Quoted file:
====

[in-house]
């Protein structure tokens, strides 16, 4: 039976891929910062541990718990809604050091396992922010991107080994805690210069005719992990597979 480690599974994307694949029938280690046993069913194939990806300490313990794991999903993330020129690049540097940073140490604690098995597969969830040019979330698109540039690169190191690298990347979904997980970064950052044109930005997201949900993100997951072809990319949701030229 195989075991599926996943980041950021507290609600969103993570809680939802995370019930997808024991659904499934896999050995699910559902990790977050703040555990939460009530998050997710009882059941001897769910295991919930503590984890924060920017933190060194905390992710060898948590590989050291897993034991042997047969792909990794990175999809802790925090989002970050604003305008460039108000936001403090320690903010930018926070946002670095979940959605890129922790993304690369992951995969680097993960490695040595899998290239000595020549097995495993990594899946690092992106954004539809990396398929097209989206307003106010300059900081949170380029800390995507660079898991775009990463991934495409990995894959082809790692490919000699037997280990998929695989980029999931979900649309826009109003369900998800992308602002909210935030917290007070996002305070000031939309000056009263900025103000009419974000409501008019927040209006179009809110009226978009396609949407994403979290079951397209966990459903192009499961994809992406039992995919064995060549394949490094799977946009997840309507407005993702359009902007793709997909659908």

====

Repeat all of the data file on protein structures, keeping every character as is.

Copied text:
[in-house]
């Protein structure tokens, strides 16, 4: 039976891929910062541990718990809604050091396992922010991107080994805690210069005719992990597979 480690599974994307694949029938280690046993069913194939990806300490313990794991999903993330020129690049540097940073140490604690098995597969969830040019979330698109540039690169190191690298990347979904997980970064950052044109930005997201949900993100997951072809990319949701030229 195989075991599926996943980041950021507290609600969103993570809680939802995370019930997808024991659904499934896999050995699910559902990790977050703040555990939460009530998050997710009882059941001897769910295991919930503590984890924060920017933190060194905390992710060898948590590989050291897993034991042997047969792909990794990175999809802790925090989002970050604003305008460039108000936001403090320690903010930018926070946002670095979940959605890129922790993304690369992951995969680097993960490695040595899998290239000595020549097995495993990594899946690092992106954004539809990396398929097209989206307003106010300059900081949170380029800390995507660079898991775009990463991934495409990995894959082809790692490919000699037997280990998929695989980029999931979900649309826009109003369900998800992308602002909210935030917290007070996002305070000031939309000056009263900025103000009419974000409501008019927040209006179009809110009226978009396609949407994403979290079951397209966990459903192009499961994809992406039992995919064995060549394949490094799977946009997840309507407005993702359009902007793709997909659908």